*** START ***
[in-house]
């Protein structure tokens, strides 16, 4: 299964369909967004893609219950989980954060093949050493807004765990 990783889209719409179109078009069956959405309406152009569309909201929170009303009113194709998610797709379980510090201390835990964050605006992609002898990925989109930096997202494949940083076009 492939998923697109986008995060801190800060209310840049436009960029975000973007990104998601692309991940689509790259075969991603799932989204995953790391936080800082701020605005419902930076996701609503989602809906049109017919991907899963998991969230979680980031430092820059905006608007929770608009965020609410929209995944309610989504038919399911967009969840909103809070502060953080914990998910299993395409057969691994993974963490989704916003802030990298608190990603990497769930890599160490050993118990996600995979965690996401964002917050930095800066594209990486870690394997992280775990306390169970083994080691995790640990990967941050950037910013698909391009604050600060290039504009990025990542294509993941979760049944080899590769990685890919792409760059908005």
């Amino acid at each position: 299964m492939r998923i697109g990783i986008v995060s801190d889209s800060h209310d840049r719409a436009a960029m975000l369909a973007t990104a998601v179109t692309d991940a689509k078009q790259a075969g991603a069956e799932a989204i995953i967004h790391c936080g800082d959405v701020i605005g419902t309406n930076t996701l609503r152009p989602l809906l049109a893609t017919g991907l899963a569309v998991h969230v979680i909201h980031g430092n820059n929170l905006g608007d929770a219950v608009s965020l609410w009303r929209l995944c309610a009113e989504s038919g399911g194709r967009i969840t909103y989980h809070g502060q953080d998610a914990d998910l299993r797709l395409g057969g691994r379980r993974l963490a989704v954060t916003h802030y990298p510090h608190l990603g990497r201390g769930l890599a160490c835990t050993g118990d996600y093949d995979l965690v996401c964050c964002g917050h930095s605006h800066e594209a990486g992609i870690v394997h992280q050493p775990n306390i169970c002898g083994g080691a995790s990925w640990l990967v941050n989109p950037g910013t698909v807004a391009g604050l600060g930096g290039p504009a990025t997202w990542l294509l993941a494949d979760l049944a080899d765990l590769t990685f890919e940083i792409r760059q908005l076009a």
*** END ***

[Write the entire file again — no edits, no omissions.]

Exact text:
[in-house]
């Protein structure tokens, strides 16, 4: 299964369909967004893609219950989980954060093949050493807004765990 990783889209719409179109078009069956959405309406152009569309909201929170009303009113194709998610797709379980510090201390835990964050605006992609002898990925989109930096997202494949940083076009 492939998923697109986008995060801190800060209310840049436009960029975000973007990104998601692309991940689509790259075969991603799932989204995953790391936080800082701020605005419902930076996701609503989602809906049109017919991907899963998991969230979680980031430092820059905006608007929770608009965020609410929209995944309610989504038919399911967009969840909103809070502060953080914990998910299993395409057969691994993974963490989704916003802030990298608190990603990497769930890599160490050993118990996600995979965690996401964002917050930095800066594209990486870690394997992280775990306390169970083994080691995790640990990967941050950037910013698909391009604050600060290039504009990025990542294509993941979760049944080899590769990685890919792409760059908005």
């Amino acid at each position: 299964m492939r998923i697109g990783i986008v995060s801190d889209s800060h209310d840049r719409a436009a960029m975000l369909a973007t990104a998601v179109t692309d991940a689509k078009q790259a075969g991603a069956e799932a989204i995953i967004h790391c936080g800082d959405v701020i605005g419902t309406n930076t996701l609503r152009p989602l809906l049109a893609t017919g991907l899963a569309v998991h969230v979680i909201h980031g430092n820059n929170l905006g608007d929770a219950v608009s965020l609410w009303r929209l995944c309610a009113e989504s038919g399911g194709r967009i969840t909103y989980h809070g502060q953080d998610a914990d998910l299993r797709l395409g057969g691994r379980r993974l963490a989704v954060t916003h802030y990298p510090h608190l990603g990497r201390g769930l890599a160490c835990t050993g118990d996600y093949d995979l965690v996401c964050c964002g917050h930095s605006h800066e594209a990486g992609i870690v394997h992280q050493p775990n306390i169970c002898g083994g080691a995790s990925w640990l990967v941050n989109p950037g910013t698909v807004a391009g604050l600060g930096g290039p504009a990025t997202w990542l294509l993941a494949d979760l049944a080899d765990l590769t990685f890919e940083i792409r760059q908005l076009a």